[GAPT Series - 8] Spatial Acceleration Structure (Cont.)

Posted by Daqi's Blog on June 30, 2017

Now we’ve added BVH as an alternative choice of SAS! It is necessary for real-time ray tracing against dynamic scene geometry with complex moving meshes as it maintains the interior hierarchy of the mesh and only updates exterior hierarchy which is usually much simpler to do.

8.1 Triangle Clipping in Kd-Tree Construction

An important issue in kd-tree construction is the necessity to clip triangles which span across the splitting plane in each level for accelerating intersection. In their 2006’s paper, Wald & Havran suggested that on average, for a kd-node with N triangles, there are O() triangles spanning across a splitting plane. Normally, we check whether the ends on current chosen splitting axis of the triangle’s bounding box are in distinct sides of the splitting plane to determine whether to add it in both of the child nodes. However, it may be the case that the triangle does not overlap one of the child node, even though in one dimension it does. Such error will be accumulated to a situation that the whole triangle lies outside of its node’s bounding box. With the increase of kd-tree level,  will be increasingly close to 1, which means at leaf level, one would expect many false positives to occur in intersection test, unnecessarily increasing the time for intersection. In addition, adding spanning triangles to both sides unnecessarily increases the workload of construction as one has to test the vertices against the boundary of the bounding box in current kd-tree level to avoid choosing a splitting plane outside the bounding box.

Since it is convincing from the analysis above that clipping triangle does has an obvious boost on intersection performance, which is often a bottleneck for path tracing, we offer some test cases to quantize the rate of performance improvement. After that, we will explain how to clip the triangles, which is a relatively simple task without the need of importing third-party libraries.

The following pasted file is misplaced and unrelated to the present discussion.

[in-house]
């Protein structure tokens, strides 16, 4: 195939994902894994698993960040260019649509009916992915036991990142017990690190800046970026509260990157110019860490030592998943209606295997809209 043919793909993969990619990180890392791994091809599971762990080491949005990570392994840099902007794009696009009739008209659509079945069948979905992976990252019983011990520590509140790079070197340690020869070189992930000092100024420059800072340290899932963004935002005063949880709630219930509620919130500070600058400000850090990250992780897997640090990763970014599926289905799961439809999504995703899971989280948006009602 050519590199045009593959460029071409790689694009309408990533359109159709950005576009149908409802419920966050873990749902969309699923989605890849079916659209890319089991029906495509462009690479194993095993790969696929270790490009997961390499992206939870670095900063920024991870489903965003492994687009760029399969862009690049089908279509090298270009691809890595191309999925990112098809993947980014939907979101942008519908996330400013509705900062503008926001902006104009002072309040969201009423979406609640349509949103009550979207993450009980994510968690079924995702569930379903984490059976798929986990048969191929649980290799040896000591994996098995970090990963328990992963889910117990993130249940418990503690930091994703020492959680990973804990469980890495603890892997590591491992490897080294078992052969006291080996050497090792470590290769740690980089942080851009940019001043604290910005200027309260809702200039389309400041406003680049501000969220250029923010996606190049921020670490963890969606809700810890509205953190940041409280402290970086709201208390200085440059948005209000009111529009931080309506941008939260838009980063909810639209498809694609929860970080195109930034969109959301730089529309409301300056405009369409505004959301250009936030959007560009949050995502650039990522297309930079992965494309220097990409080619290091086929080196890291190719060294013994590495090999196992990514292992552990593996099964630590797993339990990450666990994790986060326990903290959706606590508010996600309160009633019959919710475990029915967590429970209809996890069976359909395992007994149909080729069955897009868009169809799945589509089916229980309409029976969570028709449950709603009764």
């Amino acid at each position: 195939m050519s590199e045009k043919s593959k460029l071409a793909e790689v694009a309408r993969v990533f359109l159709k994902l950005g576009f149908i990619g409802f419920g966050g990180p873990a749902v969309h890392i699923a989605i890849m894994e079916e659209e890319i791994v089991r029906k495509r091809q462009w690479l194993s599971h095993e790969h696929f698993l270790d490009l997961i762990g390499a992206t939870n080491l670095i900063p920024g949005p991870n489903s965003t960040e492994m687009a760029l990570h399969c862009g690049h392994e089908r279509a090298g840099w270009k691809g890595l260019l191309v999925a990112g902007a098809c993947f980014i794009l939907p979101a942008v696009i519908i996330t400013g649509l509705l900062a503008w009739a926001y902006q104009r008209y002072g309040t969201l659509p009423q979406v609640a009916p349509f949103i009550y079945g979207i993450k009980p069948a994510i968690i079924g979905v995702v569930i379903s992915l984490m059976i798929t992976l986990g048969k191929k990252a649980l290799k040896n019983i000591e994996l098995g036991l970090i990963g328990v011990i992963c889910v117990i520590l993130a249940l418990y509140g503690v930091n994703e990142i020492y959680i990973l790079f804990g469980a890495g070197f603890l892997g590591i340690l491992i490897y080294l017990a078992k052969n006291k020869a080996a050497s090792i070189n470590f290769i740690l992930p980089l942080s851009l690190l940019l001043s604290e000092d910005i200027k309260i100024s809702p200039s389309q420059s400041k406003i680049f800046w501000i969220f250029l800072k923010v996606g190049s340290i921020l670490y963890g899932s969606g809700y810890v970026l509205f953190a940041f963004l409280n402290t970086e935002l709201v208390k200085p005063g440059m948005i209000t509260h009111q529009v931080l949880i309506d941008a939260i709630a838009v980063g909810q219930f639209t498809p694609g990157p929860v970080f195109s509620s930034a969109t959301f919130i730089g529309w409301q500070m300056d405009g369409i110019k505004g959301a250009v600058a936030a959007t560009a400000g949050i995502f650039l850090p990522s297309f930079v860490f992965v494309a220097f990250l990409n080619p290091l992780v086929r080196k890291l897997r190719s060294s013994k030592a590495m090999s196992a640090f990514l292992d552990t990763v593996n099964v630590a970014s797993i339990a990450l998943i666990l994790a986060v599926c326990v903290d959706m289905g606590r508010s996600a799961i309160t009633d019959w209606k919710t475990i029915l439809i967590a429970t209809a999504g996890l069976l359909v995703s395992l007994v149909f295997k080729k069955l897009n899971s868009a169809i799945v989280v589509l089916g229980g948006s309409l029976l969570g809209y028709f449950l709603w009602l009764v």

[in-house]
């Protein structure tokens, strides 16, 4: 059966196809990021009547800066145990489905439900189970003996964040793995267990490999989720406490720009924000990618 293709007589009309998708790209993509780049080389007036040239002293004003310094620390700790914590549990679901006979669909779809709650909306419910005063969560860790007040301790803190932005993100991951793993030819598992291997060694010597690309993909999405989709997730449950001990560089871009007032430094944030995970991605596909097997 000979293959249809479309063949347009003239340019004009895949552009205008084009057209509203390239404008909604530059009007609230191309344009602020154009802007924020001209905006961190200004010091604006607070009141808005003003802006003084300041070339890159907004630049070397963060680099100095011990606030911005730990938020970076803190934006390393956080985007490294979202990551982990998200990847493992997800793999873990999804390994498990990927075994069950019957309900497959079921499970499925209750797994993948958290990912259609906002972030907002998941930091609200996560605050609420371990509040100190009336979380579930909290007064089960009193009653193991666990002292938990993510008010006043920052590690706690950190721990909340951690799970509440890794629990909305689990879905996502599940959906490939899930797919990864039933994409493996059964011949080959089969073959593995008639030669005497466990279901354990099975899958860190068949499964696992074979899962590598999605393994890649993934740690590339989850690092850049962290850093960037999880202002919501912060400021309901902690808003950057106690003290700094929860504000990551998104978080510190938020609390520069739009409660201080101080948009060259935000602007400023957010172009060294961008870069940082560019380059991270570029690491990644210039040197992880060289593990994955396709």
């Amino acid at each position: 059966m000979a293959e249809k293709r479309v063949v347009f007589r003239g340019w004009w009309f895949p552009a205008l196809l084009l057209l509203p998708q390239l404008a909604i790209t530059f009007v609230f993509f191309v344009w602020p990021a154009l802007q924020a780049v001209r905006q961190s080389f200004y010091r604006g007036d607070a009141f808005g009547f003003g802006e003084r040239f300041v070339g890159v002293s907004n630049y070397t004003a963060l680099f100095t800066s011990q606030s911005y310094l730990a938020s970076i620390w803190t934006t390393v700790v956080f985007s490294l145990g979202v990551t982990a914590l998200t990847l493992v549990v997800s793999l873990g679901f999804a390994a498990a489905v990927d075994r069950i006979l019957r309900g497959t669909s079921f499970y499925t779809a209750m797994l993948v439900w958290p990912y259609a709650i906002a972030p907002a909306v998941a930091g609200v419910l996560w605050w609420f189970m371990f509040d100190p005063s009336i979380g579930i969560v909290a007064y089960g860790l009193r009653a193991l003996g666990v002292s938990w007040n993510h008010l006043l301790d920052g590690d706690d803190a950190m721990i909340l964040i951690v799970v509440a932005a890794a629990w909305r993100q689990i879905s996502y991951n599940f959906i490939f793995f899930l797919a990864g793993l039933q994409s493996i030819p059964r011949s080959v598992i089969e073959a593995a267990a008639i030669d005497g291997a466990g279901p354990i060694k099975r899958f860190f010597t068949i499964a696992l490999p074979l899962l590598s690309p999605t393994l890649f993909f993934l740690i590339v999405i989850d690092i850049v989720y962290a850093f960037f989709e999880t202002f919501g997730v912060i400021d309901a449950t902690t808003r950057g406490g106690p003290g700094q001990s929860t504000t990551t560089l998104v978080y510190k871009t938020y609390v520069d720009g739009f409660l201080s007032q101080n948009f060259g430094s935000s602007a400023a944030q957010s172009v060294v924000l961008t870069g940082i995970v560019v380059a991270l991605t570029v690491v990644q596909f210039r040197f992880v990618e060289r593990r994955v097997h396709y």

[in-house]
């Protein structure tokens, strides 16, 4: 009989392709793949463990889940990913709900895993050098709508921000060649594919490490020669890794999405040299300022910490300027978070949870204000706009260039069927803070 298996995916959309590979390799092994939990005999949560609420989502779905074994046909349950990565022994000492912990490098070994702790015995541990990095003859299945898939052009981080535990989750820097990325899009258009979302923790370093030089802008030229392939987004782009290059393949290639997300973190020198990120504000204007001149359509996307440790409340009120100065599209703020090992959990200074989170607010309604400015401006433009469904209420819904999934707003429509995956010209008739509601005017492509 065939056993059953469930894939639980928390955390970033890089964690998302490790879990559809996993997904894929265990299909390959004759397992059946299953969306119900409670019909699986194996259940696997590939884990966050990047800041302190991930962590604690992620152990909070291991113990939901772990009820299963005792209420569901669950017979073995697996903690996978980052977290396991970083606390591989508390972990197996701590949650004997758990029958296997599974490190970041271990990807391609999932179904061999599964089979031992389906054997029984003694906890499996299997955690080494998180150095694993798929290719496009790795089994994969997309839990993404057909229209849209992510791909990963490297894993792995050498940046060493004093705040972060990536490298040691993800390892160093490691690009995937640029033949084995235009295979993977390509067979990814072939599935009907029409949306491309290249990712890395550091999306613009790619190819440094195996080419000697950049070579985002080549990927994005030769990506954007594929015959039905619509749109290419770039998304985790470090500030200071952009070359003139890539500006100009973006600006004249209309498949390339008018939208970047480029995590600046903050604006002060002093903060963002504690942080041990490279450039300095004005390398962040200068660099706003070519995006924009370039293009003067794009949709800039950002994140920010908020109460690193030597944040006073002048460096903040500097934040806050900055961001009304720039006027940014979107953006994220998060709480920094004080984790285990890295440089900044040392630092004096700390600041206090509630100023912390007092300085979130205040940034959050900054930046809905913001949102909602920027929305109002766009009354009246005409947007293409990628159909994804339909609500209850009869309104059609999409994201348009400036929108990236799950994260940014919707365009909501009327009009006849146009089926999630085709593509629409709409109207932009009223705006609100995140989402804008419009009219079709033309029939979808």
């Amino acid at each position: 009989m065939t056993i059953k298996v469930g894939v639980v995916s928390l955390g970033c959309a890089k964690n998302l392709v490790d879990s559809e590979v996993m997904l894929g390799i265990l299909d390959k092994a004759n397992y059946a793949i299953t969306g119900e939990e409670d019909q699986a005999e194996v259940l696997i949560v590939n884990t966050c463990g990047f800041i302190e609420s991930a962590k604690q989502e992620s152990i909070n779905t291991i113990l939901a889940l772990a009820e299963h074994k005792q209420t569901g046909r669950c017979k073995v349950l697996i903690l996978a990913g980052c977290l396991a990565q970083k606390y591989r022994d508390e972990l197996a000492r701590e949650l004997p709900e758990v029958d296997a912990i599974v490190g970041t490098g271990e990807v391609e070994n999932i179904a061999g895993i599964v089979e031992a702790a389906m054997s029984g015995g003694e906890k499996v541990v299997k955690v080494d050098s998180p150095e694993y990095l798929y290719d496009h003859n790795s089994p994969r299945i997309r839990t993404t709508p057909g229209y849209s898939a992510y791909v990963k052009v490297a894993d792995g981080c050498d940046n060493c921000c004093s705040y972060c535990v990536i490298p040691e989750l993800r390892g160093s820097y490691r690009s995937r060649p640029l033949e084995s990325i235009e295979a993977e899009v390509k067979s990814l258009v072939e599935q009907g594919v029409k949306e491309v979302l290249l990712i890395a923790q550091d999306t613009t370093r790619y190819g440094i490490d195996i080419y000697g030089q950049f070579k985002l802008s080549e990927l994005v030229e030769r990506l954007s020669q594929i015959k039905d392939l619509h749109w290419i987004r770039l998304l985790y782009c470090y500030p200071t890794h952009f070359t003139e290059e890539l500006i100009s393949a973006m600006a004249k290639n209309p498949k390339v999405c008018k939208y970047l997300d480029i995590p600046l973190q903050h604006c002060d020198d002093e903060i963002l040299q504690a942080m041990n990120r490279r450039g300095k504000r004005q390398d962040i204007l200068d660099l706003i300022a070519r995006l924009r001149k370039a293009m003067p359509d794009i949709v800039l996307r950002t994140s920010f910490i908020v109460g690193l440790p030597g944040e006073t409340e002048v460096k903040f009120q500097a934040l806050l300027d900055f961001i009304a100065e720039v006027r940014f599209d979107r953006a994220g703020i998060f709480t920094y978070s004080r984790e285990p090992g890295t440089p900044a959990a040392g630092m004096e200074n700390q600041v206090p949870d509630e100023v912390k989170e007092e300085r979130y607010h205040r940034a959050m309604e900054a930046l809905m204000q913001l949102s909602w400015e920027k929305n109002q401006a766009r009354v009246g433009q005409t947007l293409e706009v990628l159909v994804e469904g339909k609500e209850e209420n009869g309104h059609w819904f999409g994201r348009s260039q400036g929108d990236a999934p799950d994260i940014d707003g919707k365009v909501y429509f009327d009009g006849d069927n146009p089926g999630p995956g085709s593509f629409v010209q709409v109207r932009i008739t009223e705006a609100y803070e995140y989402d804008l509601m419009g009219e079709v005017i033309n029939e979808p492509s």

Table 1 Speedup of triangle clipping for different models

From the table, we can observe that clipping triangles results in a speedup from 3.5% to 9.1% for different mesh complexity, which is not very drastic but obvious enough to confirm the effect of triangle clipping.

We will now illustrate how to clip arbitrary triangle against box with an example where a triangle is clipped to a pentagon. In Figure 2 below, we determine the intersection between any pair of vertices that lies in different sides of each of the 6 faces of the cuboid. Then, in the plane spanned by each of the 6 faces, we calculate the intersections the line extended by the two intersection points (if there is two), which may be zero, one or two in number. Any intersection will become a vertex of the clipped polygon. If the end vertex itself lies inside or on the border of the box’s face, it also become a vertex of the clipped polygon. Notice that the process is trivially parallelizable for the 6 faces, except for the memory write, i.e. expanding current bounding box to contain the new vertex. If the construction is running on GPU, parallelizing on 6 faces can decrease considerable amount of time for the clipping stage in each level, which does not process too many triangles and is solely occupying the GPU.

Figure 2 A triangle clipping example

8.2 SAH-based BVH

As mentioned before, BVH is a crucial component for real-time ray tracing against dynamic scene geometry. Similar to kd-tree, the probabilistic analysis applies to the decision of splitting plane in each tree level, which naturally leads to the fact that greedy choice of local optimum gives the best available algorithm for optimizing traversal cost. The only difference between kd-tree and BVH in terms of surface area heuristic is – BVH is a hierarchy of objects and kd-tree is a hierarchy of subspaces. Therefore, refitting bounding box is necessary when dividing the node into child nodes, which turns out to be a time-consuming bottleneck in construction.